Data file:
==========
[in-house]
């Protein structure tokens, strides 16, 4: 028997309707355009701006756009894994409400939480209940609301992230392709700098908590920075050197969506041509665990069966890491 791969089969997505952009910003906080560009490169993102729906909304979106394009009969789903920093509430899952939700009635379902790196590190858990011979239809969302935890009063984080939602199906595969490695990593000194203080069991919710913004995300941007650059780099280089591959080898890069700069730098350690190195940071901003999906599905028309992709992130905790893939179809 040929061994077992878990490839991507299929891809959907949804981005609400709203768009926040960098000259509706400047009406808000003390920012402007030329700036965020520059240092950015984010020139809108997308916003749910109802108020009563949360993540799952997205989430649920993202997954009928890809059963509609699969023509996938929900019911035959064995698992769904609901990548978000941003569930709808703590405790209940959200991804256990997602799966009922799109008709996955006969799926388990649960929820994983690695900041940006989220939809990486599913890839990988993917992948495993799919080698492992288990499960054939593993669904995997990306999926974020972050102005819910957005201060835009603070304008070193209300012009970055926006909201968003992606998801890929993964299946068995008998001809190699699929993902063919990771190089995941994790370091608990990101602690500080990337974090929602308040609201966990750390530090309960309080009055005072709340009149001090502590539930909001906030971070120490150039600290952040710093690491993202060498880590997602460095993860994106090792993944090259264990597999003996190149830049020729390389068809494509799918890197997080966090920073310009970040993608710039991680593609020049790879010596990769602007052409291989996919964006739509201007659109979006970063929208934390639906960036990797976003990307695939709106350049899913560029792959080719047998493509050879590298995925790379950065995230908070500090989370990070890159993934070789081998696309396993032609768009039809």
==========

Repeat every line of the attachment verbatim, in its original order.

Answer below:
[in-house]
């Protein structure tokens, strides 16, 4: 028997309707355009701006756009894994409400939480209940609301992230392709700098908590920075050197969506041509665990069966890491 791969089969997505952009910003906080560009490169993102729906909304979106394009009969789903920093509430899952939700009635379902790196590190858990011979239809969302935890009063984080939602199906595969490695990593000194203080069991919710913004995300941007650059780099280089591959080898890069700069730098350690190195940071901003999906599905028309992709992130905790893939179809 040929061994077992878990490839991507299929891809959907949804981005609400709203768009926040960098000259509706400047009406808000003390920012402007030329700036965020520059240092950015984010020139809108997308916003749910109802108020009563949360993540799952997205989430649920993202997954009928890809059963509609699969023509996938929900019911035959064995698992769904609901990548978000941003569930709808703590405790209940959200991804256990997602799966009922799109008709996955006969799926388990649960929820994983690695900041940006989220939809990486599913890839990988993917992948495993799919080698492992288990499960054939593993669904995997990306999926974020972050102005819910957005201060835009603070304008070193209300012009970055926006909201968003992606998801890929993964299946068995008998001809190699699929993902063919990771190089995941994790370091608990990101602690500080990337974090929602308040609201966990750390530090309960309080009055005072709340009149001090502590539930909001906030971070120490150039600290952040710093690491993202060498880590997602460095993860994106090792993944090259264990597999003996190149830049020729390389068809494509799918890197997080966090920073310009970040993608710039991680593609020049790879010596990769602007052409291989996919964006739509201007659109979006970063929208934390639906960036990797976003990307695939709106350049899913560029792959080719047998493509050879590298995925790379950065995230908070500090989370990070890159993934070789081998696309396993032609768009039809």